The Make Unlocking Cell Phones Legal petition has been heard loud and clear in Washington, and the Obama administration is saying yes.
“I just got off the phone with the White House,” petition creator Sina Khanifar told me this morning. “They’re in full support … they’re going to push through legislation to make the change.”
The petition is in response to a Librarian of Congress ruling in 2012 to remove unlocking of cellphones from DCMA exceptions, meaning that it would become illegal. Khanifar said — and 114,322 cosigners agreed — that this would result in customers being “forced to pay exorbitant roaming fees to make calls while traveling abroad” and will reduce consumer choice as well as decreasing resale value of devices.
R. David Edelman of the White House staff has responded, saying that “the White House agrees with the 114,000-plus of you who believe that consumers should be able to unlock their cellphones without risking criminal or other penalties” and that “all consumers deserve that flexibility.”
Khanifar, as you can imagine, is overjoyed with the response — and the phone call from the White House — and is hoping that this will lead to more pro-consumer legislation.
“I’m really hoping that this momentum can be used to fix a bunch of things,” he told me, citing the DMCA itself, jailbreaking of phones, and more. “I’d love to fix them all.”
How long will it take?
Khanifar, while overjoyed with the current result, was realistic about the realities of our political system.
“God knows,” he said.
Here is the full text of the White House response to the cellphone unlocking petition:
Thank you for sharing your views on cell phone unlocking with us through your petition on our We the People platform. Last week the White House brought together experts from across government who work on telecommunications, technology, and copyright policy, and we’re pleased to offer our response.
The White House agrees with the 114,000+ of you who believe that consumers should be able to unlock their cell phones without risking criminal or other penalties. In fact, we believe the same principle should also apply to tablets, which are increasingly similar to smart phones. And if you have paid for your mobile device, and aren’t bound by a service agreement or other obligation, you should be able to use it on another network. It’s common sense, crucial for protecting consumer choice, and important for ensuring we continue to have the vibrant, competitive wireless market that delivers innovative products and solid service to meet consumers’ needs.
This is particularly important for secondhand or other mobile devices that you might buy or receive as a gift, and want to activate on the wireless network that meets your needs — even if it isn’t the one on which the device was first activated. All consumers deserve that flexibility.
The White House’s position detailed in this response builds on some critical thinking done by the President’s chief advisory Agency on these matters: the Department of Commerce’s National Telecommunications and Information Administration (NTIA). For more context and information on the technical aspects of the issue, you can review the NTIA’s letter to the Library of Congress’ Register of Copyrights (.pdf), voicing strong support for maintaining the previous exception to the Digital Millennium Copyright Act (DMCA) for cell phone carrier unlocking.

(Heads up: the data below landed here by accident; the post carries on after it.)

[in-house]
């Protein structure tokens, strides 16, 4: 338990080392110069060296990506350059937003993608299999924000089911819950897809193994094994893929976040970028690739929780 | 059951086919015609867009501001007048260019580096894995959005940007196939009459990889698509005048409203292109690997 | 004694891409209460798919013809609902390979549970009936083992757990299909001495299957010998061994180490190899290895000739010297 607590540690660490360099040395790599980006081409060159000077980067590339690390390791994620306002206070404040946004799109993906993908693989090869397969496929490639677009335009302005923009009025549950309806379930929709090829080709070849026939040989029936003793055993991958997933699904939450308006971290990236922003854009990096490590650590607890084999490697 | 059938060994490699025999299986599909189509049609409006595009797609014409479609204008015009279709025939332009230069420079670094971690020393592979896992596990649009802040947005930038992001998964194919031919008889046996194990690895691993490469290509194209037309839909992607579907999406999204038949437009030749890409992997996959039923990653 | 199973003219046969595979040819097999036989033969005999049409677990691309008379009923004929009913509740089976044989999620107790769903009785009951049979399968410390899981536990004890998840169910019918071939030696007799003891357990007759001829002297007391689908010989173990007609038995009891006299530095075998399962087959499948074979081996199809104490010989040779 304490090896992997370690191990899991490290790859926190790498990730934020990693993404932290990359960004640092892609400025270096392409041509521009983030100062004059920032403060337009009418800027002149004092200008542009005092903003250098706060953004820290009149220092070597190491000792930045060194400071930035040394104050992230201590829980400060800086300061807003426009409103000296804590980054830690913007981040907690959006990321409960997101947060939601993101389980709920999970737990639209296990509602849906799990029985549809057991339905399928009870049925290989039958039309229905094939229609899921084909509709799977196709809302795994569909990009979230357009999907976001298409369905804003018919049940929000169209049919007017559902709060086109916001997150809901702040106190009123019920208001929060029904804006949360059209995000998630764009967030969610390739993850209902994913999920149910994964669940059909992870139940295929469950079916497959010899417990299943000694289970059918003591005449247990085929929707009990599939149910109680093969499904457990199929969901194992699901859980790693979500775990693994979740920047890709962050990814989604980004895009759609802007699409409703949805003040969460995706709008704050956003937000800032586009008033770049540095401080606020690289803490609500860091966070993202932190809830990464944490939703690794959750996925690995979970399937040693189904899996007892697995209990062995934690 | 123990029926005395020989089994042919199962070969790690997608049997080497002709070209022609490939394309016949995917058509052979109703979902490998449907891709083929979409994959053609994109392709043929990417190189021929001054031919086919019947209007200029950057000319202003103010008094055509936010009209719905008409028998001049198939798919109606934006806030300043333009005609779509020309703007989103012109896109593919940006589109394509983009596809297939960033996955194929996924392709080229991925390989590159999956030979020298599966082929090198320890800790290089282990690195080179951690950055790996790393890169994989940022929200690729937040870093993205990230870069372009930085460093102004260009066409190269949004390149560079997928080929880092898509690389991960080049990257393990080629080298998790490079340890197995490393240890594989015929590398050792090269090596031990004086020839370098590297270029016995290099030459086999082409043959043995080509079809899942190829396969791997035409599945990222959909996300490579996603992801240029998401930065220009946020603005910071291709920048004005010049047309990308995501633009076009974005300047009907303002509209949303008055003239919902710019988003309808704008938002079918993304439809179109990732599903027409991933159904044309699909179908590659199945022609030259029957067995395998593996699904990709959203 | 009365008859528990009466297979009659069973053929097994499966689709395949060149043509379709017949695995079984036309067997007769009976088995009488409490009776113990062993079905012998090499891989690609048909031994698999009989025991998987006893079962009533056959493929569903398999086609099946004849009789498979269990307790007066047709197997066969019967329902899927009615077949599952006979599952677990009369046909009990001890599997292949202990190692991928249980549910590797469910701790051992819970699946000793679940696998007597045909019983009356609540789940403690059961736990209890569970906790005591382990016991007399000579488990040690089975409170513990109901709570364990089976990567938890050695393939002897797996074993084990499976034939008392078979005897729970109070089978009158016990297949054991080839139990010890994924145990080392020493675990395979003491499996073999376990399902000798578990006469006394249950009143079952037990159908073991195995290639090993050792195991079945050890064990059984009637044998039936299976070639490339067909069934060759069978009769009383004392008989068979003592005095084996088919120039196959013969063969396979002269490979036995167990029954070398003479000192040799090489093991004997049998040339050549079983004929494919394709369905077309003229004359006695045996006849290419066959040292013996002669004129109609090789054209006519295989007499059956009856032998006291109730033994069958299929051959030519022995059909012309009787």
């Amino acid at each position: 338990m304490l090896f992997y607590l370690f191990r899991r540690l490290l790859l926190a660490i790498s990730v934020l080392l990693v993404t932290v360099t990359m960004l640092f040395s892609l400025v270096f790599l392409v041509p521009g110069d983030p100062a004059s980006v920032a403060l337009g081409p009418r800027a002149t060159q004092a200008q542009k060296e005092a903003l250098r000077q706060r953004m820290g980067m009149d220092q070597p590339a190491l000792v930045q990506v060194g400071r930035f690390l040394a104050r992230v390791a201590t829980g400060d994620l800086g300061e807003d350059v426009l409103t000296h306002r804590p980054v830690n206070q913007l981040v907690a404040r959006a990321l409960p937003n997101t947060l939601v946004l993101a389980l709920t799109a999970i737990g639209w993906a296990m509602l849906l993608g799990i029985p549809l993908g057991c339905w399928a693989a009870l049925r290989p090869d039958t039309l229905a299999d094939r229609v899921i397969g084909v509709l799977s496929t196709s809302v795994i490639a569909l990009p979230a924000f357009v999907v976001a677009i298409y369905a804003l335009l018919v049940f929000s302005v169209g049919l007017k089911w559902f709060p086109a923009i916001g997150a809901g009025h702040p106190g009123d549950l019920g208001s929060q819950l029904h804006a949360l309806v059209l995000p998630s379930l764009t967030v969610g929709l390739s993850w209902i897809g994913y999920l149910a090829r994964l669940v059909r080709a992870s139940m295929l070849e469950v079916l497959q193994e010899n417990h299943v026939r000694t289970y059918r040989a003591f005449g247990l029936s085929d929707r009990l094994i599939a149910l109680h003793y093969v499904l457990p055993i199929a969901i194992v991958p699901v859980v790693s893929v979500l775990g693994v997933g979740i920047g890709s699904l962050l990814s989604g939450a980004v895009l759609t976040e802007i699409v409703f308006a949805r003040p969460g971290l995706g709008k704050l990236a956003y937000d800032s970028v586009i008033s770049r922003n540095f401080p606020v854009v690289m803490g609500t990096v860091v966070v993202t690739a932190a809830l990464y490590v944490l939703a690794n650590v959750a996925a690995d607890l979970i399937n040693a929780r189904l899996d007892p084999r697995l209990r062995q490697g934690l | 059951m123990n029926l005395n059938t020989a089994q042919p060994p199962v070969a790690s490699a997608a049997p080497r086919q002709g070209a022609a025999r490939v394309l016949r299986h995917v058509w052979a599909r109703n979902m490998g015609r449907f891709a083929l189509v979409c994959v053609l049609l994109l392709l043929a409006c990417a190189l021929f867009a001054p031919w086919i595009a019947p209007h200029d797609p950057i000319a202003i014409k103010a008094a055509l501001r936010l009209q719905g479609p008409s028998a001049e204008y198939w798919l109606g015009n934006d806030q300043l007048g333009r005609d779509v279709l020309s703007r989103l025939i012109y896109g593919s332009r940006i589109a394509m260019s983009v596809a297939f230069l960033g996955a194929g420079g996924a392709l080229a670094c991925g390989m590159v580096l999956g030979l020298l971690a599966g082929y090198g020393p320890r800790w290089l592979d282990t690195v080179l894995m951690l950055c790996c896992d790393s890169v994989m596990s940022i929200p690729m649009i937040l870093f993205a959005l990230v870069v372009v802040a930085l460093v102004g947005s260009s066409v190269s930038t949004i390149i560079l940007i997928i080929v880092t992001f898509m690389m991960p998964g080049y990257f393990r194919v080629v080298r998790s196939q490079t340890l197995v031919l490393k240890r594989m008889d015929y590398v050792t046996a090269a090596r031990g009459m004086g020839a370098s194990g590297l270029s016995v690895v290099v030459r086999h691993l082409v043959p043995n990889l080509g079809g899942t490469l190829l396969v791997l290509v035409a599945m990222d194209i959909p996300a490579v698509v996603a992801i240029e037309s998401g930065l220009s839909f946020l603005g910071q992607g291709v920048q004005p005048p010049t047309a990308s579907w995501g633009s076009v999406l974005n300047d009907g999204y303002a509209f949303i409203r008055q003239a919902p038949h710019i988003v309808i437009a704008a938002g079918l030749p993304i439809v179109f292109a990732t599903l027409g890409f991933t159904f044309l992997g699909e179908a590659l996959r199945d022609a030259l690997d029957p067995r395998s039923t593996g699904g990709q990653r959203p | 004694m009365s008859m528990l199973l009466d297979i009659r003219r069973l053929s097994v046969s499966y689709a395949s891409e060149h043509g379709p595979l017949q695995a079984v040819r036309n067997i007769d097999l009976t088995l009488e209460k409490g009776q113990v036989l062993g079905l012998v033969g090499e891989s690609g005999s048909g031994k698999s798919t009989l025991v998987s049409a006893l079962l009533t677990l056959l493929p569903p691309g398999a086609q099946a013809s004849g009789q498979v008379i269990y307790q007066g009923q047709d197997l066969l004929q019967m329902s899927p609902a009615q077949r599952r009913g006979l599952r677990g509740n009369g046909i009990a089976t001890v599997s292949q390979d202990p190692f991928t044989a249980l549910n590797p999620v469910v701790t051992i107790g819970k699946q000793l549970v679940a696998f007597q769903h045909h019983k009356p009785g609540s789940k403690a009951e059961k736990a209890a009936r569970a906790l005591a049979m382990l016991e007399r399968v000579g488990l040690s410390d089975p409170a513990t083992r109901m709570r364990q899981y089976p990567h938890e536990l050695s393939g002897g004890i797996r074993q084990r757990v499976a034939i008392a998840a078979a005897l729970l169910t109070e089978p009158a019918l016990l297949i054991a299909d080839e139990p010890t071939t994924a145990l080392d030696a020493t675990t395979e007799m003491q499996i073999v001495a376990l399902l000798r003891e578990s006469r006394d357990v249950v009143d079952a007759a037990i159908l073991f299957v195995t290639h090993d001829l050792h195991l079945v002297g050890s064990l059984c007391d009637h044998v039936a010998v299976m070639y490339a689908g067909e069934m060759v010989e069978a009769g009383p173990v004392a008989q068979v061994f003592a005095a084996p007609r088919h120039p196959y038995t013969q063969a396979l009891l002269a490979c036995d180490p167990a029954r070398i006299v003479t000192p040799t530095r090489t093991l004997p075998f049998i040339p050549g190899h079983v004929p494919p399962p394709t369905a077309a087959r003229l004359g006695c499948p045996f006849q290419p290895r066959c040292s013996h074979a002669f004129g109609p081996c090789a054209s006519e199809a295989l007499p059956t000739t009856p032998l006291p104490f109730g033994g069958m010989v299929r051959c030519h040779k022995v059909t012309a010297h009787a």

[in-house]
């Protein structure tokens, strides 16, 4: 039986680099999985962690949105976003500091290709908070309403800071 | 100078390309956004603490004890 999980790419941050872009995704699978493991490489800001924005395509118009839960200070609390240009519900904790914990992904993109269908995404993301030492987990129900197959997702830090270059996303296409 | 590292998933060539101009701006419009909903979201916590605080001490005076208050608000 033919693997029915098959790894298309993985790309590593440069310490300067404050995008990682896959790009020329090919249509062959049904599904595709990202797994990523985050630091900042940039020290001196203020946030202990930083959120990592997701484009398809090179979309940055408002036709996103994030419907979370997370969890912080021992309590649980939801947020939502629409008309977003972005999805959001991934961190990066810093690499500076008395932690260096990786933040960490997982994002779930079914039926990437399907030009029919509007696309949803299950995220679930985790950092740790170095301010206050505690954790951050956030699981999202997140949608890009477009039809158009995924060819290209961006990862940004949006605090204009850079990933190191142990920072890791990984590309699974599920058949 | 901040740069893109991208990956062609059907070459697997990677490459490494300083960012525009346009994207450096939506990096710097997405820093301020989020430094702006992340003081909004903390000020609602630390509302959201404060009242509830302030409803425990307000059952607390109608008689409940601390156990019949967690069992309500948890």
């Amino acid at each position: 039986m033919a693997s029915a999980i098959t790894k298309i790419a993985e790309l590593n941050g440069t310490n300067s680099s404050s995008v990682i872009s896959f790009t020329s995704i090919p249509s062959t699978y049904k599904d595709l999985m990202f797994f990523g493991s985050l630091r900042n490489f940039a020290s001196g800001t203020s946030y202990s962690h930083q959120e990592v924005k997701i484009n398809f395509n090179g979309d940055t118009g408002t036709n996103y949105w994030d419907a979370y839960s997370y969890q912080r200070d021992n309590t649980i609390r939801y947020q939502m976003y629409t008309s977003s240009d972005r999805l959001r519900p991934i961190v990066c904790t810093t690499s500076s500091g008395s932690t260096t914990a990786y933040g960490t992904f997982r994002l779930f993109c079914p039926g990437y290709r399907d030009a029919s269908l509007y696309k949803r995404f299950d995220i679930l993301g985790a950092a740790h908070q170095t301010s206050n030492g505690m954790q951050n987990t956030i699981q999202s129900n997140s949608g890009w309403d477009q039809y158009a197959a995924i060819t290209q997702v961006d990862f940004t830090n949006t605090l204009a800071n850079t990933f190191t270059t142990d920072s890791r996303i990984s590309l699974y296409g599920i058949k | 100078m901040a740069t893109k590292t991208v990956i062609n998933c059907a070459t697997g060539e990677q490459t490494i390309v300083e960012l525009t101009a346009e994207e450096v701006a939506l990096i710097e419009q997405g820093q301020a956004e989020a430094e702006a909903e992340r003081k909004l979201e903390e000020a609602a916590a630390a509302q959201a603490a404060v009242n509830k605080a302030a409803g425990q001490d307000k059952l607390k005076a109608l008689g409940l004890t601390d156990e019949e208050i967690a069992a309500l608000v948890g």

Contrary to the NTIA’s recommendation, the Librarian of Congress ruled that phones purchased after January of this year would no longer be exempted from the DMCA. The law gives the Librarian the authority to establish or eliminate exceptions — and we respect that process. But it is also worth noting the statement the Library of Congress released today on the broader public policy concerns of the issue. Clearly the White House and Library of Congress agree that the DMCA exception process is a rigid and imperfect fit for this telecommunications issue, and we want to ensure this particular challenge for mobile competition is solved.
So where do we go from here?
The Obama Administration would support a range of approaches to addressing this issue, including narrow legislative fixes in the telecommunications space that make it clear: neither criminal law nor technological locks should prevent consumers from switching carriers when they are no longer bound by a service agreement or other obligation.
We also believe the Federal Communications Commission (FCC), with its responsibility for promoting mobile competition and innovation, has an important role to play here. FCC Chairman Genachowski today voiced his concern about mobile phone unlocking (.pdf), and to complement his efforts, NTIA will be formally engaging with the FCC as it addresses this urgent issue.
Finally, we would encourage mobile providers to consider what steps they as businesses can take to ensure that their customers can fully reap the benefits and features they expect when purchasing their devices.
We look forward to continuing to work with Congress, the wireless and mobile phone industries, and most importantly you — the everyday consumers who stand to benefit from this greater flexibility — to ensure our laws keep pace with changing technology, protect the economic competitiveness that has led to such innovation in this space, and offer consumers the flexibility and freedoms they deserve.